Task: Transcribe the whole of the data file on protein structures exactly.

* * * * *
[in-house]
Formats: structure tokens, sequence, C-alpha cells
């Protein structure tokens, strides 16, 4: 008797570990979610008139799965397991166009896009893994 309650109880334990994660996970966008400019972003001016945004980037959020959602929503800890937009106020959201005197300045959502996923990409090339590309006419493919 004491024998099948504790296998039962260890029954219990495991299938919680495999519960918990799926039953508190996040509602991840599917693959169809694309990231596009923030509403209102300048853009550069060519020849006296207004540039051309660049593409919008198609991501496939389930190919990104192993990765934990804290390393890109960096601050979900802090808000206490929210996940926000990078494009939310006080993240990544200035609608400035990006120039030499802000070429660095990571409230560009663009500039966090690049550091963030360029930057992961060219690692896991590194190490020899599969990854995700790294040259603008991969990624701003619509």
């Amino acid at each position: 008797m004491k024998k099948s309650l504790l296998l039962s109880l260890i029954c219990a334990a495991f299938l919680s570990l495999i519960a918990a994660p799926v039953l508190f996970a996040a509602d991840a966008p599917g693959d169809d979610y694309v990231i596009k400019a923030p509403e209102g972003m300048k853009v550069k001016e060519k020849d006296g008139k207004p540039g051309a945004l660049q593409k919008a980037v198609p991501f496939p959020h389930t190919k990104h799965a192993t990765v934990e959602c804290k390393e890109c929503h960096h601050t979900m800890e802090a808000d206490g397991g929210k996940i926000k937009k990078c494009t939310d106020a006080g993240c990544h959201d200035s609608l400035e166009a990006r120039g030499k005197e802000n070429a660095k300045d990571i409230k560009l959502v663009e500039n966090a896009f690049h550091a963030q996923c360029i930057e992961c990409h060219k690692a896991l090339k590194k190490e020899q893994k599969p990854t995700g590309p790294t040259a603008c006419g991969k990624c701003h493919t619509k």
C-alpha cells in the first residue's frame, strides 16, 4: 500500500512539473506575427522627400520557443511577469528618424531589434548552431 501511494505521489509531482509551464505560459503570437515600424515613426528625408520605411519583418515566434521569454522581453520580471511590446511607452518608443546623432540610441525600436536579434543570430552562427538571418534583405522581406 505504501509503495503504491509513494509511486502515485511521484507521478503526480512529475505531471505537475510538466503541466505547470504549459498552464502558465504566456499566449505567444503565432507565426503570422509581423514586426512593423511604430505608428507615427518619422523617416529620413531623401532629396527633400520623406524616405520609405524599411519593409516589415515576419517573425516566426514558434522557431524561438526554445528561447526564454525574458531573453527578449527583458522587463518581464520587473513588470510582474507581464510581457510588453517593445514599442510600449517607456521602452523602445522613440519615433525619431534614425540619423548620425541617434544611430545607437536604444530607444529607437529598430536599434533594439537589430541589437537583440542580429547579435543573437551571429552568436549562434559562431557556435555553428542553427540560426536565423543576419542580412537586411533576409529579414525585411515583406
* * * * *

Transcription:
[in-house]
Formats: structure tokens, sequence, C-alpha cells
């Protein structure tokens, strides 16, 4: 008797570990979610008139799965397991166009896009893994 309650109880334990994660996970966008400019972003001016945004980037959020959602929503800890937009106020959201005197300045959502996923990409090339590309006419493919 004491024998099948504790296998039962260890029954219990495991299938919680495999519960918990799926039953508190996040509602991840599917693959169809694309990231596009923030509403209102300048853009550069060519020849006296207004540039051309660049593409919008198609991501496939389930190919990104192993990765934990804290390393890109960096601050979900802090808000206490929210996940926000990078494009939310006080993240990544200035609608400035990006120039030499802000070429660095990571409230560009663009500039966090690049550091963030360029930057992961060219690692896991590194190490020899599969990854995700790294040259603008991969990624701003619509």
């Amino acid at each position: 008797m004491k024998k099948s309650l504790l296998l039962s109880l260890i029954c219990a334990a495991f299938l919680s570990l495999i519960a918990a994660p799926v039953l508190f996970a996040a509602d991840a966008p599917g693959d169809d979610y694309v990231i596009k400019a923030p509403e209102g972003m300048k853009v550069k001016e060519k020849d006296g008139k207004p540039g051309a945004l660049q593409k919008a980037v198609p991501f496939p959020h389930t190919k990104h799965a192993t990765v934990e959602c804290k390393e890109c929503h960096h601050t979900m800890e802090a808000d206490g397991g929210k996940i926000k937009k990078c494009t939310d106020a006080g993240c990544h959201d200035s609608l400035e166009a990006r120039g030499k005197e802000n070429a660095k300045d990571i409230k560009l959502v663009e500039n966090a896009f690049h550091a963030q996923c360029i930057e992961c990409h060219k690692a896991l090339k590194k190490e020899q893994k599969p990854t995700g590309p790294t040259a603008c006419g991969k990624c701003h493919t619509k």
C-alpha cells in the first residue's frame, strides 16, 4: 500500500512539473506575427522627400520557443511577469528618424531589434548552431 501511494505521489509531482509551464505560459503570437515600424515613426528625408520605411519583418515566434521569454522581453520580471511590446511607452518608443546623432540610441525600436536579434543570430552562427538571418534583405522581406 505504501509503495503504491509513494509511486502515485511521484507521478503526480512529475505531471505537475510538466503541466505547470504549459498552464502558465504566456499566449505567444503565432507565426503570422509581423514586426512593423511604430505608428507615427518619422523617416529620413531623401532629396527633400520623406524616405520609405524599411519593409516589415515576419517573425516566426514558434522557431524561438526554445528561447526564454525574458531573453527578449527583458522587463518581464520587473513588470510582474507581464510581457510588453517593445514599442510600449517607456521602452523602445522613440519615433525619431534614425540619423548620425541617434544611430545607437536604444530607444529607437529598430536599434533594439537589430541589437537583440542580429547579435543573437551571429552568436549562434559562431557556435555553428542553427540560426536565423543576419542580412537586411533576409529579414525585411515583406